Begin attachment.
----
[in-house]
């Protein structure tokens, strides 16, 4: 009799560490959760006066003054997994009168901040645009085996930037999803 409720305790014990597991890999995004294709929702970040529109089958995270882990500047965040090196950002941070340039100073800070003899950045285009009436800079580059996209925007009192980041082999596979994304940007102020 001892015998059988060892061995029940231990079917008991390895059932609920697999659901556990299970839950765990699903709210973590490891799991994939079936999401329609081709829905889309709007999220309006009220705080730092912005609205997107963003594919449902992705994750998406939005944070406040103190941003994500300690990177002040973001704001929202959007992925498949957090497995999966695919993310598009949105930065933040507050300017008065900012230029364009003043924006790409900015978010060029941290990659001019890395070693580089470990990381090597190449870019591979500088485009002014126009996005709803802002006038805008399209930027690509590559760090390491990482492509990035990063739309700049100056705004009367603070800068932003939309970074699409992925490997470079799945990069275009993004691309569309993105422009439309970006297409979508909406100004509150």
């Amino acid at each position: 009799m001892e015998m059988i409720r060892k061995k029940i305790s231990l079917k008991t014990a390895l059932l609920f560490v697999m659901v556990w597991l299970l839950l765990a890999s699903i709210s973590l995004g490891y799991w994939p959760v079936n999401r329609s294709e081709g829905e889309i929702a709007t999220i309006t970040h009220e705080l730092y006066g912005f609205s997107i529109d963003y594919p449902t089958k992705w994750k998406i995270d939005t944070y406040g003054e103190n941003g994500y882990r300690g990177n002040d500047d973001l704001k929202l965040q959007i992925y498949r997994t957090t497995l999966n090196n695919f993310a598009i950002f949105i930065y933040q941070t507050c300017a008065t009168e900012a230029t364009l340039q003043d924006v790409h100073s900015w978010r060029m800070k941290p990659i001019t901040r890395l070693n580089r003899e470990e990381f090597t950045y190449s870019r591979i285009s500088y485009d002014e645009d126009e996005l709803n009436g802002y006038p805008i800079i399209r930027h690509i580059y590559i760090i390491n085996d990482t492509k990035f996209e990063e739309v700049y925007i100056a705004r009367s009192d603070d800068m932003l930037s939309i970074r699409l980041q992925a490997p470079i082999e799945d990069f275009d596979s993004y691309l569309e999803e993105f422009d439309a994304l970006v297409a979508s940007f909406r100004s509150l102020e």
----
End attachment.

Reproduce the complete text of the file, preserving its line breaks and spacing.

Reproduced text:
[in-house]
């Protein structure tokens, strides 16, 4: 009799560490959760006066003054997994009168901040645009085996930037999803 409720305790014990597991890999995004294709929702970040529109089958995270882990500047965040090196950002941070340039100073800070003899950045285009009436800079580059996209925007009192980041082999596979994304940007102020 001892015998059988060892061995029940231990079917008991390895059932609920697999659901556990299970839950765990699903709210973590490891799991994939079936999401329609081709829905889309709007999220309006009220705080730092912005609205997107963003594919449902992705994750998406939005944070406040103190941003994500300690990177002040973001704001929202959007992925498949957090497995999966695919993310598009949105930065933040507050300017008065900012230029364009003043924006790409900015978010060029941290990659001019890395070693580089470990990381090597190449870019591979500088485009002014126009996005709803802002006038805008399209930027690509590559760090390491990482492509990035990063739309700049100056705004009367603070800068932003939309970074699409992925490997470079799945990069275009993004691309569309993105422009439309970006297409979508909406100004509150």
């Amino acid at each position: 009799m001892e015998m059988i409720r060892k061995k029940i305790s231990l079917k008991t014990a390895l059932l609920f560490v697999m659901v556990w597991l299970l839950l765990a890999s699903i709210s973590l995004g490891y799991w994939p959760v079936n999401r329609s294709e081709g829905e889309i929702a709007t999220i309006t970040h009220e705080l730092y006066g912005f609205s997107i529109d963003y594919p449902t089958k992705w994750k998406i995270d939005t944070y406040g003054e103190n941003g994500y882990r300690g990177n002040d500047d973001l704001k929202l965040q959007i992925y498949r997994t957090t497995l999966n090196n695919f993310a598009i950002f949105i930065y933040q941070t507050c300017a008065t009168e900012a230029t364009l340039q003043d924006v790409h100073s900015w978010r060029m800070k941290p990659i001019t901040r890395l070693n580089r003899e470990e990381f090597t950045y190449s870019r591979i285009s500088y485009d002014e645009d126009e996005l709803n009436g802002y006038p805008i800079i399209r930027h690509i580059y590559i760090i390491n085996d990482t492509k990035f996209e990063e739309v700049y925007i100056a705004r009367s009192d603070d800068m932003l930037s939309i970074r699409l980041q992925a490997p470079i082999e799945d990069f275009d596979s993004y691309l569309e999803e993105f422009d439309a994304l970006v297409a979508s940007f909406r100004s509150l102020e």